Phyllis Reynolds Naylor is an American author and journalist. She has been described as prolific (she has written over one hundred books, most of which are for children and young adults) and versatile (she writes picture books, fiction, nonfiction, and instruction books). Her protagonists, or main characters, are strong, honest, determined characters that mature as a result of having prevailed despite adversity. Naylor's books portray her understanding of the trials and tribulations of childhood and adolescence. She writes about serious issues such as mental illness in The Keeper, crib death in A Story of Chances, and difficult moral questions in Shiloh. She also writes humorous mysteries (the Bessledorf series) and books about the supernatural (the York trilogy and the Witch trilogy). Naylor hopes that by writing about sensitive topics and exposing her readers to characters and ideas that are different, she can encourage them to become more open minded.
Naylor was born on January 4, 1933, in Anderson, Indiana, to Eugene S. Reynolds and Lura Schield Reynolds. Her family moved many times during her childhood because her father was a traveling salesman; consequently, Naylor doesn't consider any single place "home." She spent summer vacations with her grandparents. Her paternal grandparents (her father's parents), openly warm and affectionate people, lived in Maryland and her maternal grandparents (her mother's parents), no-nonsense people who reserved hugs for arrivals and departures, lived in Iowa. Naylor's summer visits made an impression on her; she has relied on memories of Maryland and Iowa to create settings and characters for several of her books.
Even though Naylor grew up during the Depression and her family was not well off, she never felt poor. Her family owned a number of good books and she recalls her parents reading aloud to her and her siblings daily until they were adolescents. They read the Bible storybook, Grimm's fairy tales, Alice in Wonderland, all of Mark Twain's books, The Wind in the Willows, and others. During elementary school, Naylor's favorite hobby was to "write" her own books, and by the time she was 16 years old, her first story was published in a church magazine.
Naylor married in 1951 at the age of 18. Two years later, in 1953, she graduated from Joliet Junior College and moved to Chicago with her husband. She worked as a secretary while her husband attended graduate school. During the next few years it became evident that her husband had a severe mental illness that was later diagnosed as paranoid schizophrenia. Because her husband was unable to work, Nay-lor supported them with income from her writing. She also worked briefly as an elementary school teacher, as an assistant executive secretary, and as an editorial assistant with the NEA Journal, a publication of the National Education Association. Naylor eventually obtained a divorce from her first husband and, in 1960, married Rex V. Naylor, a speech pathologist.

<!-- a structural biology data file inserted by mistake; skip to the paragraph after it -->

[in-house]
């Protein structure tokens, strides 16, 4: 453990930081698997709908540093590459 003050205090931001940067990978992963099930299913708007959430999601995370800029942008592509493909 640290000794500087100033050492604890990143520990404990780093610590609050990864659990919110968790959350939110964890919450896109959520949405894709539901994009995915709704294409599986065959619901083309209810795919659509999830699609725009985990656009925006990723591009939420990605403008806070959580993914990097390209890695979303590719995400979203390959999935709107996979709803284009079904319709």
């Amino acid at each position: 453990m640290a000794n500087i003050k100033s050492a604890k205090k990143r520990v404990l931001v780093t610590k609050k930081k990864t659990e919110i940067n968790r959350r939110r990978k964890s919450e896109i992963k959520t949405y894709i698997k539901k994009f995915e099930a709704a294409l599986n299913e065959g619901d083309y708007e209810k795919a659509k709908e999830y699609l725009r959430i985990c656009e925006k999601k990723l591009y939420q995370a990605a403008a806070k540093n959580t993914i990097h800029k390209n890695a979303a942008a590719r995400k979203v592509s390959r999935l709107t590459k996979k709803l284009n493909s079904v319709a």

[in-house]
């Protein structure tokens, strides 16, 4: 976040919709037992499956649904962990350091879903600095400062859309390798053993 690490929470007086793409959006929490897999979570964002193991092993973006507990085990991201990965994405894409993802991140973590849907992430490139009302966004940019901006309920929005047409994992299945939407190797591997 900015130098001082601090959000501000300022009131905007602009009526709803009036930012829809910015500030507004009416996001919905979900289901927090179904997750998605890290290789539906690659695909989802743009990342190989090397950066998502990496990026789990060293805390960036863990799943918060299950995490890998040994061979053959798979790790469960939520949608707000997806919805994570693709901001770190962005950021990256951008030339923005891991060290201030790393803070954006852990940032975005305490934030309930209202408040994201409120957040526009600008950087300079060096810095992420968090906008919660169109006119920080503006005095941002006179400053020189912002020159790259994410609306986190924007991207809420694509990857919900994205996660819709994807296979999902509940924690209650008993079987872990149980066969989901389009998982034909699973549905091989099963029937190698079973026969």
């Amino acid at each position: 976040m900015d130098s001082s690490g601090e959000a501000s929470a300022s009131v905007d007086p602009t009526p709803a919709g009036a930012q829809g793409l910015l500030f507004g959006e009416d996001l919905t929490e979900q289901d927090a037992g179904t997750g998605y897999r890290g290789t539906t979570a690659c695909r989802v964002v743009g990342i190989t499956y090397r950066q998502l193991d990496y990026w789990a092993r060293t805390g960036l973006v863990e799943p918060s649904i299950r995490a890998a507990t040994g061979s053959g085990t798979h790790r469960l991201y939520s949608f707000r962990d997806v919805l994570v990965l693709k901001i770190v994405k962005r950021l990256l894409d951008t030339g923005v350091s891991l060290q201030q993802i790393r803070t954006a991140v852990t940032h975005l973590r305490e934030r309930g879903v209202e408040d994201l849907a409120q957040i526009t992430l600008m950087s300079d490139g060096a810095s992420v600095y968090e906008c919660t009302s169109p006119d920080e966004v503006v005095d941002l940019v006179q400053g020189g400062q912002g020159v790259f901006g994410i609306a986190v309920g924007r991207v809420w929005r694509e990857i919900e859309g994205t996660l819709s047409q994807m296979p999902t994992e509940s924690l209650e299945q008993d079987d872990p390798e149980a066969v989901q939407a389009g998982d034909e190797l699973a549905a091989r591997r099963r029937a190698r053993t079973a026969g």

Naylor returned to college to major in clinical psychology. She attended American University and received her Bachelor of Arts degree in 1963. While in school, Naylor wrote stories to pay her tuition. After graduating, she decided to focus on becoming a full-time writer rather than pursue a graduate degree. Within two years, Naylor's first book, The Galloping Goat and Other Stories (1965), nine short stories about children in other lands, was published. Since then, she has written over one hundred books and won numerous awards. Many of her books have been given special recognition by the American Library Association and the International Reading Association, and have been Junior Literary Guild selections. She has won two prestigious awards, the Edgar Allan Poe Award, received from the Mystery Writers of America in 1985 for Night Cry (1984), and the John Newbery Medal for Shiloh (1991).
Naylor does not have a problem coming up with ideas for her books; instead, other story ideas sometimes interfere with her writing. Her inspiration for writing is everything that she has ever experienced in her life, incidents that other people have experienced, and her imagination. She is usually writing more than one book at a time, and continually collects information for up to ten future book ideas. Naylor mixes up her writing to keep her job interesting and fun. For example, if she writes a humorous book, she might write a serious book next; if she writes a book for adults, she might write a picture book for children after that.
Today, Naylor lives in Bethesda, Maryland with her husband, Rex. They have two grown sons, Jeffrey Alan and Michael Scott. When she isn't writing, she enjoys going to the theater, reading, singing, playing the piano, hiking, swimming, and snorkeling. She reads books about ordinary people and books by southern authors. Although Naylor is extremely busy and productive in her personal life and with her writing, she manages to find time to be an active member in peace and civil rights organizations.